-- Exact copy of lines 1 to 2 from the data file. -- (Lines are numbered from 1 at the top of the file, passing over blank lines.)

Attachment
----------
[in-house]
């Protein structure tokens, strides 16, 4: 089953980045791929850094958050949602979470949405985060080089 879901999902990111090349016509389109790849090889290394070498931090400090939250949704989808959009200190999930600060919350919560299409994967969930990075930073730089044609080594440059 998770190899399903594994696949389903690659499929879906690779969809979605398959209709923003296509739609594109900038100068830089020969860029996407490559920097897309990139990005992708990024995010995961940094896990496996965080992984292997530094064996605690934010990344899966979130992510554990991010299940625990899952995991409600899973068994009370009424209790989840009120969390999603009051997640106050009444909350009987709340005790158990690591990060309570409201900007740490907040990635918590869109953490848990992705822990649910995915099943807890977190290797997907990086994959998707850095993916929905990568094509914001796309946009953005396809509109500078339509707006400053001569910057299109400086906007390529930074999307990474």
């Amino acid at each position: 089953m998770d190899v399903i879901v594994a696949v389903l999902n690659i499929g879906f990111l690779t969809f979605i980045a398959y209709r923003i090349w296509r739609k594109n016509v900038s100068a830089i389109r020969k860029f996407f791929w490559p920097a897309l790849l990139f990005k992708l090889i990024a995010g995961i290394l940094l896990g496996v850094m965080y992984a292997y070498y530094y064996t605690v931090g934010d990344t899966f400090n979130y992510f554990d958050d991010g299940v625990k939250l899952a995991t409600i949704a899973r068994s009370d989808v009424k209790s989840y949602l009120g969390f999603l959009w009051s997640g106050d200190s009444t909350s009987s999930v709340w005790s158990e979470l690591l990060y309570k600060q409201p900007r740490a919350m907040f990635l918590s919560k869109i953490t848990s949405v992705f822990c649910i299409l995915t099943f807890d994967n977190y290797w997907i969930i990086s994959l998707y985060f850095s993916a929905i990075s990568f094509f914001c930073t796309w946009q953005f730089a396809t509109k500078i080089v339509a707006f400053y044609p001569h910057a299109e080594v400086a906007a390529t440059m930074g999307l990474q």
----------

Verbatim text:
[in-house]
């Protein structure tokens, strides 16, 4: 089953980045791929850094958050949602979470949405985060080089 879901999902990111090349016509389109790849090889290394070498931090400090939250949704989808959009200190999930600060919350919560299409994967969930990075930073730089044609080594440059 998770190899399903594994696949389903690659499929879906690779969809979605398959209709923003296509739609594109900038100068830089020969860029996407490559920097897309990139990005992708990024995010995961940094896990496996965080992984292997530094064996605690934010990344899966979130992510554990991010299940625990899952995991409600899973068994009370009424209790989840009120969390999603009051997640106050009444909350009987709340005790158990690591990060309570409201900007740490907040990635918590869109953490848990992705822990649910995915099943807890977190290797997907990086994959998707850095993916929905990568094509914001796309946009953005396809509109500078339509707006400053001569910057299109400086906007390529930074999307990474």